The pricing structure is comprised of a subscription fee ($2.50 per day, $8 per week or $50 per year) plus a fee for the time you use the bike (first 30 minutes free; 31-60 minutes $2; 61-90 minutes $5; every additional half hour $10).

 

The idea is that you just use the service for short trips (free for trips shorter than half an hour), that way you should never need to pay more than the subscription fee.

 

There are currently 10 pods in the city centre with plans to extend the network to 50 pods. However, it only operates within the City of Melbourne; which means that you can't pick up or drop off a bike outside the city limits (which rules out trips to neighbourhoods like Richmond, South Yarra or St Kilda).

 

The major drawback with the Melbourne Bike Share programme, compared with bicycle share programmes elsewhere in the world, is that by law you are required to wear a bicycle helmet in Australia. That takes away the spontaneous nature of the programme and it means that you need to buy a helmet and carry it around with you just in case you need to use a bike. Fortunately the Melbourne Bike Share programme sell cheap helmets, which cost just $5 (with a $3 deposit when you return it to some 7-Eleven stores in the city centre). You can buy these helmets from vending machines at Southern Cross station as well as from many 7-Eleven convenience stores and IGA supermarkets around the city centre.

DRIVING

Melbourne is one of Australia’s more challenging cities to drive in as you will be

sharing the road with trams.


Whenever a tram stops at a tram stop you must also come to a complete stop and wait until the tram leaves the tram stop before you start moving again, so people can alight safely. This is not necessary at many of the tram stops in the city centre which have a barrier called a Safety Zone or when you are travelling in the opposite direction to the tram.
If you’re driving in the rain, avoid braking on tram tracks. They can be very slippery.

Citylink & Eastlink

Melbourne has a couple of toll roads that are a quick way to get in and out of the city.

The Citylink (tel 13 26 29) tollway runs from Tullamarine Freeway at Bell Street to the Westgate Freeway and also from the city centre to the Monash Freeway up to Toorak Road. The Eastlink (tel 13 54 65 (13 LINK)) tollway runs north-south in the eastern suburbs between Ringwood and Frankston. The electronic payment system ensures that there are no queues at tollbooths and is a convenient system for residents, but for visitors to Melbourne it is much less convenient. Residents using Citylink or Eastlink affix an electronic device to their windscreen (called an eTag on Citylink and a Breeze Tag on Eastlink), which automatically debits the toll from their account.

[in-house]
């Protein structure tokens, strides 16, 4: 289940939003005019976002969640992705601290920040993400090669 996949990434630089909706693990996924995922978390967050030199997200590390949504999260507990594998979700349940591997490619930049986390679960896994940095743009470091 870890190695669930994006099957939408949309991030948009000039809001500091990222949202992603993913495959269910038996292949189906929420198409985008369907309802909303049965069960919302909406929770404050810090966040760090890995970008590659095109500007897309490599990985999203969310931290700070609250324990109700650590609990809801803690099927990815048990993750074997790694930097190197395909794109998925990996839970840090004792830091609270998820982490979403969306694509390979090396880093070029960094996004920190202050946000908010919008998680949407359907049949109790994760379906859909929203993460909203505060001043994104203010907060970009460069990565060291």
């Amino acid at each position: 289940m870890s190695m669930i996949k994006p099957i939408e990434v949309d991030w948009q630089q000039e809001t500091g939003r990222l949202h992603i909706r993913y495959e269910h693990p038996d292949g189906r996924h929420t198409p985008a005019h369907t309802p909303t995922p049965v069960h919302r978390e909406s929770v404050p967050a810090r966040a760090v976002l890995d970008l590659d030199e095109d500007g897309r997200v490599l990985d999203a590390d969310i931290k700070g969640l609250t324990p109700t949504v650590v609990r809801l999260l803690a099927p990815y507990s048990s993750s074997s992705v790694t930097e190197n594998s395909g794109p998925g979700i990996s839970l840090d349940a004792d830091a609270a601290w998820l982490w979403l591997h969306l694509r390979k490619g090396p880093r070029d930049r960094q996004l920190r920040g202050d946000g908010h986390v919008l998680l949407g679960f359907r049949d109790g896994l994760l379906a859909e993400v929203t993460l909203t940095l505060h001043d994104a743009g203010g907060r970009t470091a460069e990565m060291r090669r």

If you’re just visiting Melbourne, it is inconvenient and expensive to buy an eTag and it

is a better idea to buy a 24-hour or weekend Citylink pass for $11.55 that allows you to

use Citylink for either a 24-hour period during weekdays or all weekend. Passes are

available from Citylink offices, Post Offices and from machines inside most Shell service

stations around Melbourne. You have until the following morning after driving on Citylink

to pay for your Citylink pass. Passes can also be ordered by calling 13 26 29 or online

at www.citylink.com.au. There are heavy fines if you do not pay. A one-way pass for

travel on Eastlink costs $4.96, you can pay for an Eastlink pass at post offices and

Coles Express service stations or by phoning 13 54 65 (13 LINK).

 

There are alternate routes if you want to avoid the tolls. Going to the airport from the

city centre, you can avoid Citylink by getting on the West Gate Freeway at Power Street

or Kings Way and heading west and then taking the Western Ring Road north to the

Tullamarine Freeway. If you’re heading to Gippsland, Phillip Island or the southeastern

suburbs, you can get to the Monash Freeway via Toorak Road. You can avoid Eastlink by

taking either Springvale or Stud Roads instead.